Sculpture and Casts Conservation Laboratory


The Sculpture and Casts Conservation laboratory is located on the ground floor of the new building on Bouboulinas street and opens onto a small indoor patio. It consists of two consecutive, distinct spaces with a total area of 90.22 sq.m.

At the conservation lab the following tasks take place: first of all, a diagnostic protocol is followed on every sculpture that comes in the laboratory which includes macroscopic and microscopic examination in the visible, UV, VIL, RTI and where appropriate, radiography with gamma rays or Ground Penetrating Radar (GPR). The examination is documented with photographs which are used in the condition report of each object. Then, based on the diagnosis, cleaning, gluing, filling, aesthetic presentation and construction of customized bases are performed for the presentation and safe support of each object.

Duties of the laboratory also include: moving of sculptures with lifting equipment, writing reports on the suitability of the antiquities to travel to Greece or abroad, development of standards in the packing of sculptures in order to travel to exhibitions to Greece or abroad. As part of periodic exhibitions, the conservators fill in conservation reports, supervise the packing, escort the antiquities and install them and vice versa when they return to the Museum.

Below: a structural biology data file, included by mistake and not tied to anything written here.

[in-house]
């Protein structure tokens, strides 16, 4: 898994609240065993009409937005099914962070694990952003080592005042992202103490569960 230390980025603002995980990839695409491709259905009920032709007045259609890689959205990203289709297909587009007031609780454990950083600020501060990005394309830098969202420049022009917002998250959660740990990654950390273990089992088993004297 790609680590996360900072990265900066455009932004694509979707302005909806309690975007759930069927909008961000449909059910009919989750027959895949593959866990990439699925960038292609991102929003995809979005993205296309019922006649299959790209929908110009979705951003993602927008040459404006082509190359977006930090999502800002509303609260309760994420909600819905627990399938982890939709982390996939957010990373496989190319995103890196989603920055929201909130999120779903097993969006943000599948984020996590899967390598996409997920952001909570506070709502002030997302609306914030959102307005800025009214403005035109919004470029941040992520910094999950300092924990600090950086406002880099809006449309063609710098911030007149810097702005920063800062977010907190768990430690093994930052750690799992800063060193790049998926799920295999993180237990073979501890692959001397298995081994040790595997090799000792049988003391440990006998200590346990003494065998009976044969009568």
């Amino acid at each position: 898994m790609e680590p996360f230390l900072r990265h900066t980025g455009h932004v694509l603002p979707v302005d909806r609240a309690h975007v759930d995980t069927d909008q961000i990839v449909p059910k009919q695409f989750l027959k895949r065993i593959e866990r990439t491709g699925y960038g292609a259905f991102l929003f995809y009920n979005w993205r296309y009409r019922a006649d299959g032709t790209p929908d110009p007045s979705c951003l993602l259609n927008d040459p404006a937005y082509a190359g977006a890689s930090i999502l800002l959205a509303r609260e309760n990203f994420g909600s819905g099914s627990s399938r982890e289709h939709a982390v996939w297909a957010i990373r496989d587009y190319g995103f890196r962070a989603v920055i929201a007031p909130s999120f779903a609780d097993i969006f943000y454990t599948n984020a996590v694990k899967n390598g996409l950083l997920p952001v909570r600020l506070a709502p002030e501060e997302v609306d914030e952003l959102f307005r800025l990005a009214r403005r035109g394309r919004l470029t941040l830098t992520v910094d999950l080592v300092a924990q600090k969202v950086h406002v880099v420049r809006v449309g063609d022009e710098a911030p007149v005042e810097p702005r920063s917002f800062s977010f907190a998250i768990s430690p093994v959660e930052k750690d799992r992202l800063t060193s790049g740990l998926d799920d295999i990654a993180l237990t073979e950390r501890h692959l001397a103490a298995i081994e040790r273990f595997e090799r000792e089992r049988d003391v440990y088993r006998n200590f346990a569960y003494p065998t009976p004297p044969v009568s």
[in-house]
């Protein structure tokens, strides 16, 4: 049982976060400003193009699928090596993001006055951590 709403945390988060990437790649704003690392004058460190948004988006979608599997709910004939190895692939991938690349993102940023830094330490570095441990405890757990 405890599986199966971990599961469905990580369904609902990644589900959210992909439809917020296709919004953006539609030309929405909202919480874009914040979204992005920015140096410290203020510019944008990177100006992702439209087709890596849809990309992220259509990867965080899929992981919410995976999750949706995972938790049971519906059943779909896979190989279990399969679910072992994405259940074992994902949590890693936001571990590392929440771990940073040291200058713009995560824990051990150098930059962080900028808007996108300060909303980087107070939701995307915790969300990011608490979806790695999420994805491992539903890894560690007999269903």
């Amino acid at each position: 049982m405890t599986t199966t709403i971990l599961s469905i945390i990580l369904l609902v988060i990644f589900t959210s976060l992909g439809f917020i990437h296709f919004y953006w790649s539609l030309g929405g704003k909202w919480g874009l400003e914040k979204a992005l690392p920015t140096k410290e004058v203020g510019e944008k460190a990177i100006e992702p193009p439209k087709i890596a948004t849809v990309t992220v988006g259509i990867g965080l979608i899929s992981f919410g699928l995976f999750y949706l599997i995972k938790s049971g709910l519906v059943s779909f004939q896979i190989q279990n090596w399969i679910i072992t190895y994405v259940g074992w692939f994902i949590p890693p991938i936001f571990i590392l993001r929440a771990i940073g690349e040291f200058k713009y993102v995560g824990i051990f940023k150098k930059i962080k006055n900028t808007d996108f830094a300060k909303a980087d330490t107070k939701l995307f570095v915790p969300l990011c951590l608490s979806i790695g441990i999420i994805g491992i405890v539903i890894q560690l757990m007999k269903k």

In addition to the current work, the laboratory participates in two research projects in collaboration with J.P. Getty Museum. These are the Anti-seismic protection Program of ancient sculptures which is about the construction and installation of seismic insulators in emblematic sculptures of the Museum , and the APPEAR project that focuses on the study of the colorful Egyptian funeral portraits of Fayum with physicochemical techniques of analysis and imaging

Moreover in the context of OPEN MUSEUM, the staff of the lab has done two presentations: “Colorful and gilded: the world of statues differently” and “Restoring beauty: conservation work on the statue of an unknown Aphrodite”.

The Sculpture Conservation Laboratory employs two conservators of antiquities and works of art, Ioannis Panagakos and Kalliope Tsakri.

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